- The Washington Times - Thursday, March 18, 2010

Companies that hire unemployed workers will get a temporary payroll-tax holiday under a bill that easily won congressional approval Wednesday in what Democrats hope is just the first of several election-year measures aimed at boosting hiring.

The 68-29 bipartisan vote in the Senate sent the legislation to the White House, where President Obama was expected to sign it into law Thursday. Eleven Republicans voted for the legislation, an impressive tally, considering the politically charged atmosphere on Capitol Hill.

It was the first of several jobs bills promised by Democrats, though there’s plenty of skepticism that the measure will do much to actually create jobs. Optimistic estimates predict the tax break could generate perhaps 250,000 jobs through the end of the year, but that would be just a tiny fraction of the 8.4 million jobs lost since the start of the recession.

The measure is part of a campaign by Democrats to show that they are addressing the nation’s unemployment problem, but that message was overshadowed by Congress’ feverish final push to pass health care overhaul legislation by this weekend.

“It is the first of what I hope will be a series of jobs packages that help to continue to put people back to work,” Mr. Obama said after the vote.

The bill contains about $18 billion in tax breaks and a $20 billion infusion of cash into highway and transit programs. Among other things, it exempts businesses that hire people who have been unemployed for at least 60 days from paying the 6.2 percent Social Security payroll tax through December and gives employers an additional $1,000 credit if new workers stay on the job a full year. Taxpayers will have to reimburse Social Security for the lost revenue.

“This is just the first, certainly not the last, piece of legislation that we will put forward in relation to jobs,” said its sponsor, Sen. Charles E. Schumer, New York Democrat. “If we don’t create jobs, the economy will not move forward.”

It also extends highway and mass-transit programs through the end of the year and pumps in $20 billion in time for the spring construction season. That money would make up for lower-than-expected gasoline-tax revenues.

The measure is modest compared with last year’s $862 billion economic-stimulus bill, and the bulk of the hiring tax breaks would probably go to companies that were likely to hire new workers anyway.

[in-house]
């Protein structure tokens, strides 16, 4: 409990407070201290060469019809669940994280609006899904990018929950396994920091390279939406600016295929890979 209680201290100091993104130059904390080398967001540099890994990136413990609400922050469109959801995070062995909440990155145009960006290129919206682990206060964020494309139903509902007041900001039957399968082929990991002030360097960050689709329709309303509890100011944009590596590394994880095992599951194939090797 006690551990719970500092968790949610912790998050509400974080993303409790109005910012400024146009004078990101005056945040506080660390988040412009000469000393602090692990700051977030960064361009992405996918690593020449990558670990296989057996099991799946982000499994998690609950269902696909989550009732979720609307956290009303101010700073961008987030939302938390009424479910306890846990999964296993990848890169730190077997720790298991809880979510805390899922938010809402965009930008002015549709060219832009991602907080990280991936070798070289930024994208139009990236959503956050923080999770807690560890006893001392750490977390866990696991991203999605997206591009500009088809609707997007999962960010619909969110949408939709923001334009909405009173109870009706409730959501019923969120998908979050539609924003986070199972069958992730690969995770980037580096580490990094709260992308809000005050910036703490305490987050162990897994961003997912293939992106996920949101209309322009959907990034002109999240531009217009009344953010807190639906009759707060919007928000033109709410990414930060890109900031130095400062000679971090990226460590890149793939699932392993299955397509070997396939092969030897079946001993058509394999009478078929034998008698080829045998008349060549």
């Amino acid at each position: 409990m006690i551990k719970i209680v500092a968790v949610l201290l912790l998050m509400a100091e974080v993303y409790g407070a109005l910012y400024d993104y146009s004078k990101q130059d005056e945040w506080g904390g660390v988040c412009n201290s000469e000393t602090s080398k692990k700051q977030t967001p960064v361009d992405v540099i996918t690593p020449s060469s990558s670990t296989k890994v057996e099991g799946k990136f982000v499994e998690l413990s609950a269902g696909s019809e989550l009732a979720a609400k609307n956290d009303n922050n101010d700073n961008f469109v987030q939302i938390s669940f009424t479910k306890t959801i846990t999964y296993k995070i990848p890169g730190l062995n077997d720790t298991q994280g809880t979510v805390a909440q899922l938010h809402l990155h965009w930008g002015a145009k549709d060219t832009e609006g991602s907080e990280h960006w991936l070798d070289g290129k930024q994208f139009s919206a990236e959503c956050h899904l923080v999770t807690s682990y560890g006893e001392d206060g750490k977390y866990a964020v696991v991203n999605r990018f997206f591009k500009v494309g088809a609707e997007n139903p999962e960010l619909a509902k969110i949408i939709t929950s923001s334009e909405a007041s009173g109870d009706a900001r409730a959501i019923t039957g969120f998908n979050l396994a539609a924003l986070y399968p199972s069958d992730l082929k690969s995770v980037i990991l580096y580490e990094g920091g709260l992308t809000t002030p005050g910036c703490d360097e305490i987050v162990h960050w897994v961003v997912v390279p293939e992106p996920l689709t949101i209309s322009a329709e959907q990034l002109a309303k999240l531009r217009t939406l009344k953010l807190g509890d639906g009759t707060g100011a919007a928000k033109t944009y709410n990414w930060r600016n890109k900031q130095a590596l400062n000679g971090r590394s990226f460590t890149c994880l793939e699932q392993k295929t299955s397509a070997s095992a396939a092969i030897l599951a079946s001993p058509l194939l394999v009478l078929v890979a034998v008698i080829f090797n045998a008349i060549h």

“Until business picks up for small-business owners, there’s not going to be a huge incentive to add new workers,” said Bill Rys of the National Federation of Independent Business, which lobbies for small business.

The bill is financed in part over the coming decade by cracking down on offshore tax havens, though it would add $13 billion to the debt in the coming three years.

“When are we going to stop spending money around here as if there’s no tomorrow?” said Sen. Judd Gregg, New Hampshire Republican. “Because pretty soon there’s going to be no tomorrow for our children as we add this debt to their backs.”

In addition to the hiring tax incentives and highway funding, the bill extends a tax break for small businesses buying new equipment and modestly expands an initiative that helps state and local governments finance infrastructure projects.

A far larger measure that would extend health insurance subsidies and jobless checks for the unemployed is in the works but has hit slow going. That measure has passed both House and Senate but is hung up as the rival chambers wrangle over how to partially finance the legislation, which also would extend a variety of tax breaks for individuals and businesses.

As a result, it may require a third temporary extension of unemployment benefits, which would otherwise expire at the end of this month. The House on Wednesday approved a one-month extension of jobless benefits and several other soon-to-expire programs by voice vote.

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